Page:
In the last week before we leave, I get either a horrible cold or the worst bout of summer allergies I can remember. My nose is constantly stuffed up and/or dripping; my throat feels scratchy and tastes sour; my whole head feels clogged with pressure; and every morning, I’m wiped out before the day even begins. But I have no fever, and a quick trip to urgent care informs me that I don’t have strep throat, so I do my best not to slow down. There is a lot to get done before the trip, and I do it all while coughing profusely.
Three days before we leave, I have a dream that Alex tells me he got back together with Sarah, that he can’t take the trip anymore.
I wake up feeling sick to my stomach. All day I try to get the dream out of my head. At two thirty, he sends me a picture of Flannery.
Do you ever miss Sarah? I write back.
Sometimes, he says. But not too much.
Please don’t cancel our trip, I say, because this dream is really, really messing with me.
Why would I cancel our trip? he asks.
I don’t know, I say. I just keep getting nervous that you’re going to.
The Summer Trip is the highlight of my year, he says.
Mine too, I tell him.
Even now that you get to travel all the time? You’re not sick of it?
I could never get sick of it, I say. Don’t cancel.
He sends me another picture of Flannery O’Connor sitting in his already packed suitcase.
Tiny fighter, I write.
I love her, he says, and I know he’s talking about the cat, obviously, but even that makes that fluttery, warm feeling come alive under my skin.
I can’t wait to see you, I say, feeling suddenly like saying this very normal thing is bold, risky even.
I know, he writes back, it’s all I can think about.
It takes me hours to fall asleep that night. I just lie in bed with those words running through my mind on repeat, making me feel like I have a fever.
When I wake up, I realize that I actually did. That I still do. That my throat feels more swollen and raw than before, and my head is pounding, and my chest is heavy, and my legs ache, and I can’t get warm no matter how many blankets I’m under.
I call in sick hoping to sleep it off before my flight the next afternoon, but by late that night, I know there’s no way I’m getting on that airplane. I have a fever of one hundred and two.
Most of the things we have booked are now close enough that they’re nonrefundable. Wrapped in blankets and shivering in my bed, I draft an email on my phone to Swapna, explaining the situation.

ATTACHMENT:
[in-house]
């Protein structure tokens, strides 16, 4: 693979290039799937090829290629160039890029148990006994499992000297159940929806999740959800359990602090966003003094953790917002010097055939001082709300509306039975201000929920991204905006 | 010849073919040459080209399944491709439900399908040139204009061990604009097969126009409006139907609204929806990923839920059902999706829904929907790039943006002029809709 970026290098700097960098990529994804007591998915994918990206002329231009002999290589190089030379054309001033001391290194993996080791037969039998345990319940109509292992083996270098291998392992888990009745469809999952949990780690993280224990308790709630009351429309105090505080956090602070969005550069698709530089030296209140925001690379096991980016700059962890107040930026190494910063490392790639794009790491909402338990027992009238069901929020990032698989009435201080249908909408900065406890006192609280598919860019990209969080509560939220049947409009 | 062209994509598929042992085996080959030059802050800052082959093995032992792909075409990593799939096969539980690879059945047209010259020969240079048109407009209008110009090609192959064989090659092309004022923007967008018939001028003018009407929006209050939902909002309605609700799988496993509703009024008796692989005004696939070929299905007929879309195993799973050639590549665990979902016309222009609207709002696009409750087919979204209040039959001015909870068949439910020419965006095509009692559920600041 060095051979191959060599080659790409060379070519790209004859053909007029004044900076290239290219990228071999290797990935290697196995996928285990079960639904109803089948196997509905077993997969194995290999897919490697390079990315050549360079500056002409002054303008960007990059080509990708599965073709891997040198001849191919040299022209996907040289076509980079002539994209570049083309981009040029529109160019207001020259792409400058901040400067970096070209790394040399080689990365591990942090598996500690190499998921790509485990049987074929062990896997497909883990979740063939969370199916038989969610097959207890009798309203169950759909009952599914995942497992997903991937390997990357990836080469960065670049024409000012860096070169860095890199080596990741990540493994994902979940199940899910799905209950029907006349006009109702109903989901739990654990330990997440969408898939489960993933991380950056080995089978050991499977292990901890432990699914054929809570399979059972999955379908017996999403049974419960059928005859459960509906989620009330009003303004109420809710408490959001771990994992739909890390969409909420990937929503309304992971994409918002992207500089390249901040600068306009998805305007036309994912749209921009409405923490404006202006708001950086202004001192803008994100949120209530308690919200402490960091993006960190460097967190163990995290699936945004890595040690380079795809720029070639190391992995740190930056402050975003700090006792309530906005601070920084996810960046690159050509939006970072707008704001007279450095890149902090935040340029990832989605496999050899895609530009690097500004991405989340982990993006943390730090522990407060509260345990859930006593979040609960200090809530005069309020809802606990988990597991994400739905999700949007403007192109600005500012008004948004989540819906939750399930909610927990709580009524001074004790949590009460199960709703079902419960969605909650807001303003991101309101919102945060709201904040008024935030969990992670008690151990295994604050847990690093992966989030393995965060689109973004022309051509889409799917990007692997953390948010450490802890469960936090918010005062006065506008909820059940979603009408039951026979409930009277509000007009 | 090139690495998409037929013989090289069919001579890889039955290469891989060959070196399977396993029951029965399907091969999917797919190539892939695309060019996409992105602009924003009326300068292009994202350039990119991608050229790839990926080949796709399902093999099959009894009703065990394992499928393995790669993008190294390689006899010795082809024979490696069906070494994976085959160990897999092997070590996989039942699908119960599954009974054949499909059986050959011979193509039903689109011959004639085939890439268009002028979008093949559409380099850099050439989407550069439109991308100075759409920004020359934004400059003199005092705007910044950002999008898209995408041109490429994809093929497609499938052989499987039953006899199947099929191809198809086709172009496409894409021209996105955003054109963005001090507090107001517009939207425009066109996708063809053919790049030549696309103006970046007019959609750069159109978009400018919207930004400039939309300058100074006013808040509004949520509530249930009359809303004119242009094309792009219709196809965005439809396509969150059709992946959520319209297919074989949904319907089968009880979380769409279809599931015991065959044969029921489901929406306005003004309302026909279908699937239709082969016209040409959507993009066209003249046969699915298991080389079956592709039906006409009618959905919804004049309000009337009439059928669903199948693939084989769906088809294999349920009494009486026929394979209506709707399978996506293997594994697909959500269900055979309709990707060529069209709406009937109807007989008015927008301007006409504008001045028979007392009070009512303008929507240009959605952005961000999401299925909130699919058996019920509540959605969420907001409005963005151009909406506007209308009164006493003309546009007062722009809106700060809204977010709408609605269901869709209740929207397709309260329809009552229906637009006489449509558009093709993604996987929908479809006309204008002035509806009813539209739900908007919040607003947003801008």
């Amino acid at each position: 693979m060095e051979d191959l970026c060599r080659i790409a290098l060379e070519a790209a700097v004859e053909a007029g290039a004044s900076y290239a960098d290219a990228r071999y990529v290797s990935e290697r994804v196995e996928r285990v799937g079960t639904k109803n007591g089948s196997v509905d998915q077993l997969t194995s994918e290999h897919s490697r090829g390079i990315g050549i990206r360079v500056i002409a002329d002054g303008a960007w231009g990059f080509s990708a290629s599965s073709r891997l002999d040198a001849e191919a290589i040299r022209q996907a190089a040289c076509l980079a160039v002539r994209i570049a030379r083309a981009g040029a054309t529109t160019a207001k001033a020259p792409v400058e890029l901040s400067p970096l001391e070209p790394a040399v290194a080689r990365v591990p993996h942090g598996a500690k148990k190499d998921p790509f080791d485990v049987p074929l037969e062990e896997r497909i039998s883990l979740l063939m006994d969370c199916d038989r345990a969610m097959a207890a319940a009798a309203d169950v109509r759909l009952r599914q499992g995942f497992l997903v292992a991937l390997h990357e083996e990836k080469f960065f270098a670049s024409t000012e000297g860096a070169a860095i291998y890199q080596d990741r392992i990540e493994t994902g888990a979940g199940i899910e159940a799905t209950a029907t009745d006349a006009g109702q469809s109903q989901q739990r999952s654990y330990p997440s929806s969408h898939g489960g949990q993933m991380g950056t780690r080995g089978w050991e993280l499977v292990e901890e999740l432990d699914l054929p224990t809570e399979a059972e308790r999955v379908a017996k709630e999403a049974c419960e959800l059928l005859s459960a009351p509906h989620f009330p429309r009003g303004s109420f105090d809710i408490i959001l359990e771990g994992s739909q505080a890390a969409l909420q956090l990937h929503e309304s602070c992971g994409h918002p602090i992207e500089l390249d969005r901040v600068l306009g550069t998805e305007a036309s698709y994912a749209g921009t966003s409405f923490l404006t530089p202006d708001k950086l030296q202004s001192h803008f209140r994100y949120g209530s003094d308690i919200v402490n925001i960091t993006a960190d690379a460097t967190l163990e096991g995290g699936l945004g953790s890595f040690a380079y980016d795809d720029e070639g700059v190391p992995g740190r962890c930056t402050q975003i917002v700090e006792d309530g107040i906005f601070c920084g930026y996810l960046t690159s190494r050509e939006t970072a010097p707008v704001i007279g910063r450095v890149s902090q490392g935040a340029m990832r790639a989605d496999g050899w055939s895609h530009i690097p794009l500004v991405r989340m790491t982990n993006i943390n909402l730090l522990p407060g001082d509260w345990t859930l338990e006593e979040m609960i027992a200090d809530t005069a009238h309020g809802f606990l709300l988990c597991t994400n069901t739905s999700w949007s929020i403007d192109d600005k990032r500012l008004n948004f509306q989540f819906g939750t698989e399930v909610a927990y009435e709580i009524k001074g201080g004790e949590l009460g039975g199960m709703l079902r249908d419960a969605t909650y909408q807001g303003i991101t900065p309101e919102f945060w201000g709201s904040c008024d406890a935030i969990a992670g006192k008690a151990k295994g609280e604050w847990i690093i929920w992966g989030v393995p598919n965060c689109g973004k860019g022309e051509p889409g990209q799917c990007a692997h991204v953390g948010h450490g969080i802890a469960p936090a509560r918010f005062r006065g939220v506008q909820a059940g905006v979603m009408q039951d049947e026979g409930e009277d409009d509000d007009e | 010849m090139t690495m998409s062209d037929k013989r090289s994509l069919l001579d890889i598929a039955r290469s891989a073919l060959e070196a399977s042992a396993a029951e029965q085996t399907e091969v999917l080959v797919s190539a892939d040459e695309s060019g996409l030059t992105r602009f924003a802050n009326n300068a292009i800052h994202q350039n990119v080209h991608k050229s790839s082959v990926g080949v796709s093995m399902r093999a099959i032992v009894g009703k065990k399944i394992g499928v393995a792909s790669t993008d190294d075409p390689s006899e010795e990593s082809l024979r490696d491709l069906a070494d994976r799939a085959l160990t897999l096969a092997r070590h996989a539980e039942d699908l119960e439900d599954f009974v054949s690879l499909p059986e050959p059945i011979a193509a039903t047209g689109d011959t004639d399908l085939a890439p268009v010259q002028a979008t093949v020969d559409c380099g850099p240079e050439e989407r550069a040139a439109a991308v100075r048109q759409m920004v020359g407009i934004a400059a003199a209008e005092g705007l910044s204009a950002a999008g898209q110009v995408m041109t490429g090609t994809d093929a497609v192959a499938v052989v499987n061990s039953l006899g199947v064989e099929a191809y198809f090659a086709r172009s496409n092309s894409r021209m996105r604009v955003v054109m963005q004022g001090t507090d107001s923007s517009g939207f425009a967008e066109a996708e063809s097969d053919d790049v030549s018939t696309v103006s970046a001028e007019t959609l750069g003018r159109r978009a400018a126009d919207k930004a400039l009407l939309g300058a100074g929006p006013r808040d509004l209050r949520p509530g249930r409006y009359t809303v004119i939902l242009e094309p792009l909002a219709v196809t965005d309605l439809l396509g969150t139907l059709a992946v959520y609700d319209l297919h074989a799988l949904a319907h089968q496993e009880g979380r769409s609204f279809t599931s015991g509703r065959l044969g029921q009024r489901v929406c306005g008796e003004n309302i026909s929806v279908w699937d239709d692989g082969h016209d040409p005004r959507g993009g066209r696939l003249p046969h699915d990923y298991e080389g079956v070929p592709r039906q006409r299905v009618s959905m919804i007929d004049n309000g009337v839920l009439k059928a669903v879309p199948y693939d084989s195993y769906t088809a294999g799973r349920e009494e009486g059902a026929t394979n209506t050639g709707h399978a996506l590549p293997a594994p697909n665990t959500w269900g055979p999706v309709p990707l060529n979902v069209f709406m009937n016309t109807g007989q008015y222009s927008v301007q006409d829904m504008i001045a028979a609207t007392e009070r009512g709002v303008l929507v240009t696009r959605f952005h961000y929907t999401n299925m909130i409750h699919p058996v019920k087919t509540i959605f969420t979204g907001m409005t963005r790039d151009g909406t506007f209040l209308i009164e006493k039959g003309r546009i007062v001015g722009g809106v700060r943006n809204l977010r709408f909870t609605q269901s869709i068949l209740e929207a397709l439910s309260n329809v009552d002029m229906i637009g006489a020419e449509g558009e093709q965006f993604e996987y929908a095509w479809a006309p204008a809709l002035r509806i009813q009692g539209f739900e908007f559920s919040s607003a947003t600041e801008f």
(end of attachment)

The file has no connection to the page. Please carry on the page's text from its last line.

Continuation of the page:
I’m unsure what to do. Unsure if this will somehow get me fired.
If I didn’t feel so horrible, I’d probably be crying.
Go back to the doctor first thing in the morning, Alex tells me.
Maybe it’s just peaking, I write. Maybe you can fly out on time and I can meet you in a couple days.
You shouldn’t be feeling worse this late into a cold, he says. Please go to the doctor, Poppy.
I will, I write. I’m so sorry.
Then I do cry. Because if I don’t make it on this trip, there’s a good chance I won’t see Alex for a year. He’s so busy with his MFA and teaching, and I’m rarely home now that I’m working for R+R, and in Linfield even less. This Christmas, Mom was excited to tell me, she convinced Dad to come to the city. My brothers even agreed to come for a day or two, something they insisted they would never do once they moved to California (Parker to pursue writing for TV in L.A. and Prince to work for a video game developer in San Francisco), as if upon signing their leases they’d also committed to a die-hard rivalry between the two states.
Whenever I’m sick, I just wish I were in Linfield. Lying in my childhood bedroom, its walls papered in vintage travel posters, the pale pink quilt Mom made while she was pregnant with me pulled up tight around my chin. I wish she were bringing me soup and a thermometer, and checking that I was drinking water, keeping up on ibuprofen to lower my fever.
For once, I hate my minimalist apartment. I hate the city sounds bouncing off my windows at all hours. I hate the soft gray linen bedding I picked out and the streamlined imitation Danish furniture I’ve started to accumulate since landing my Big-Girl Job, as Dad calls it.
I want to be surrounded in knickknacks. I want floral-patterned lampshades and mismatched throw pillows on a plaid couch, its back draped in a scratchy afghan blanket. I want to shuffle up to an old off-white fridge covered in hideous magnets from Gatlinburg and Kings Island and the Beach Waterpark, with drawings I made as a kid and flash-blanched family photos, and to see a cat in a diaper stalk past only to bump into a wall it did not see.
I want not to be alone, and for every breath not to take an immense effort.
At five in the morning, Swapna replies to my email.
This sort of thing happens. Don’t beat yourself up about it. You’re right about the refunds, though—if you’d like to let your friend use the accommodations you’ve booked, feel free. Forward me what you had in the way of itinerary again, and we’ll go ahead and send Trey to shoot. You can follow when you’re well again.
And, Poppy, when this happens again (which it will), do not go in so hard on the apology. You are not the master of your immune system and I can assure you that when your male colleagues have to cancel a trip, they show no indication that they feel they have personally wronged me. Don’t encourage people to blame you for something beyond your control. You are a fantastic writer, and we are lucky to have you.
Now get yourself to a doctor and enjoy some true R&R. We’ll speak about next steps when you’re on the mend.
I’d probably be more relieved if not for the haze superimposed over my entire apartment and the extreme discomfort of simply existing.
I screenshot the email and text it to Alex. Go have fun!!! I write. I’ll try to meet you for the second half!